Success rate of Electrical Cardioverision for Atrial Fibrilation
I am 71 years old, 6 ft., 172 lbs., colesterol 147. My mitral valve and one other leak or have backwash. I was dignosed with rheumatic fever at age 9. I was also diagnosed with heart murmur. I serve in the navy during WWII and again during the Korean Conflict. Twice in 40 years a physical suggested a murmur but practically all annual physicals reveiled no murmur. Three months ago I was diagnosed as having ventricular fibrilation I am currently on 0.125MG Digoxin daily and 5MG Warfarin 5 days and 2.5MG 2 days weekly.
Over this period of time I have had Warfarin dosage altered slightly three times. Taking blood samples has caused me grief because of probing for veins has caused black and blue areas too frequently. The thought of continual problems and unknown toxicity causes me concern.
My family doctor (an internal medicine specialist) has referred me to two possible doctors to discuss electrial shock to the heart. I suppose this means Electrical Cardioversion (My medical dictionary of 1960 does not include this subject). My doctor has not given me any specifics on success rates, mortality rates or longivity of successful cardioversion procedures.
I don't know the skills of the local heart specialists. I would like to know more about risks and successes before going in for consultation.
Electrical cardioversion for atrial fibrillation has variable success rates. The longer you have been in afib, the less likely the procedure will succeed. If you have leaky or tight valves, that makes long term success much less likely. If you are on certain medicines, that can increase the chances of successful electrical conversion.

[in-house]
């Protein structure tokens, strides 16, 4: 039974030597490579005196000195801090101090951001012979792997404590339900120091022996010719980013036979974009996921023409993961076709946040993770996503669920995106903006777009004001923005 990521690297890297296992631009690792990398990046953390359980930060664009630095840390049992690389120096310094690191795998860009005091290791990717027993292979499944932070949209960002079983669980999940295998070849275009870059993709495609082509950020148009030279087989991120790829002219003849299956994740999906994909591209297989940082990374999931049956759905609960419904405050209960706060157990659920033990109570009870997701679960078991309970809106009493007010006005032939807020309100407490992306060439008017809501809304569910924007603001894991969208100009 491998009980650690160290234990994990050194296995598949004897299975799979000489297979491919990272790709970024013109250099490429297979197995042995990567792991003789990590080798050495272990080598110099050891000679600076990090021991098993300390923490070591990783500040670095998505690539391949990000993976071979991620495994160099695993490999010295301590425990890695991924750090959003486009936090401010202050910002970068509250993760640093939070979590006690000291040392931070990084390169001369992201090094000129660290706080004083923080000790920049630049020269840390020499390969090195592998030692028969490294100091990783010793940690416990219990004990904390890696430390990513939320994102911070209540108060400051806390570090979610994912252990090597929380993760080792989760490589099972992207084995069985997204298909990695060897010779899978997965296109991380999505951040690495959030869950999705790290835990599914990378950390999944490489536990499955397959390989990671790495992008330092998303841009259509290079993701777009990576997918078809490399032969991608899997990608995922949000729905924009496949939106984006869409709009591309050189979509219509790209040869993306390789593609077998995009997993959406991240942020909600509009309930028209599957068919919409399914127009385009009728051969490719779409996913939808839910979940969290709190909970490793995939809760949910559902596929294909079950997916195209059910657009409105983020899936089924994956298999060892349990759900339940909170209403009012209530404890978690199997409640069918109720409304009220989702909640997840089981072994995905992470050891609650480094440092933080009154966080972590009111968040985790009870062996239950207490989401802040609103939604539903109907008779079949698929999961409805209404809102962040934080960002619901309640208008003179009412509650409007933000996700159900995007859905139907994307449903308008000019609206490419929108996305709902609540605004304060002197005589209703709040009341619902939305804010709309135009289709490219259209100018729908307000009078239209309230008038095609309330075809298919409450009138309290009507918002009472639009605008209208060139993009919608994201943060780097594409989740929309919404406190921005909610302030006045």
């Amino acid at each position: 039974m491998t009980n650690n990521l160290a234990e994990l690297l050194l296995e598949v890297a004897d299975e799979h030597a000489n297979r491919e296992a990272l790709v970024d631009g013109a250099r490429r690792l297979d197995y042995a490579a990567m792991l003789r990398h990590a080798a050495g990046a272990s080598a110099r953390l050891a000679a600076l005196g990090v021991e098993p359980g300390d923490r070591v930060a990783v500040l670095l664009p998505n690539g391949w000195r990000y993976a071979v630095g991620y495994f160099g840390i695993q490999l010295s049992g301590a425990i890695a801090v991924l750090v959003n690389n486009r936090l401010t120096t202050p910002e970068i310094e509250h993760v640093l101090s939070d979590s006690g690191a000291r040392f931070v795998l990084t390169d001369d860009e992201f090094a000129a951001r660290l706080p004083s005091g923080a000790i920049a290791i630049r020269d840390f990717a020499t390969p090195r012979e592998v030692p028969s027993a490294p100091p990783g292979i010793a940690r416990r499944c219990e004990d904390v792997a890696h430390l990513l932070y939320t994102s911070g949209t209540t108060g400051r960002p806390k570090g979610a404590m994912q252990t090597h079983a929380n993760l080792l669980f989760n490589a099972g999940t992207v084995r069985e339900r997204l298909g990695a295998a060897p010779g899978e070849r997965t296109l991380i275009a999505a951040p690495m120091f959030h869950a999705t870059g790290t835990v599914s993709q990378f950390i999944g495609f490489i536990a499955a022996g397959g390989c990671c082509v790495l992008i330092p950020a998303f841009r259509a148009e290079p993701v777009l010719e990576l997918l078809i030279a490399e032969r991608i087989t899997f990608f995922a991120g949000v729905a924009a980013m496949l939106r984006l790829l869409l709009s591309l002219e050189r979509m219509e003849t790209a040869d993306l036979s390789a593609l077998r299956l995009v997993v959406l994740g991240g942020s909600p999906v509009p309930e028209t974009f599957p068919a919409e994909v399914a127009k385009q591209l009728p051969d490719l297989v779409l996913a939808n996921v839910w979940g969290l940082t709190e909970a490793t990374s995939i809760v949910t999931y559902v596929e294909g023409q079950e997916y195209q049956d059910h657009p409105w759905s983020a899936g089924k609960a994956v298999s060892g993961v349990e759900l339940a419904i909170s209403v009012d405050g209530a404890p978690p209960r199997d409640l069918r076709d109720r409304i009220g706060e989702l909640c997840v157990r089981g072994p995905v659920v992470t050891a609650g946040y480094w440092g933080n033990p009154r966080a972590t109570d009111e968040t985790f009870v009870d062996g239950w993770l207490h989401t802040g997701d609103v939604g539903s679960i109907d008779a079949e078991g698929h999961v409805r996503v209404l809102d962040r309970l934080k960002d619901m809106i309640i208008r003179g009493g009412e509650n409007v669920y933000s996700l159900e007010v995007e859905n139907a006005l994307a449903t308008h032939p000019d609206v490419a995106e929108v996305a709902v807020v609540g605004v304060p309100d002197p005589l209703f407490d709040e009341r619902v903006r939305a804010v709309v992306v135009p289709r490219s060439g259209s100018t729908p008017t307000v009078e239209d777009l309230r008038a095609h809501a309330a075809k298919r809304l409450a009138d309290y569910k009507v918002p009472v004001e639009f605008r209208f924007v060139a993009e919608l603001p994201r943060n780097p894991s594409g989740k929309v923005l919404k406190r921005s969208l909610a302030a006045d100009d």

The risks are rare. You can have a stroke, though this is even more uncommon if you have been on a therapeutic dose of coumadin for a while. The electric shock can rarely induce another life threatening heart rhythm disturbance.
I hope you find this information useful. Information provided in the heart forum is for general purposes only. Only your physician can provide specific diagnoses and therapies. Please feel free to write back with additional questions.
If you would like to make an appointment at the Cleveland Clinic Heart Center, please call 1-800-CCF-CARE or inquire online by using the Heart Center website at www.ccf.org/heartcenter. The Heart Center website contains a directory of the cardiology staff that can be used to select the physician best suited to address your cardiac problem.
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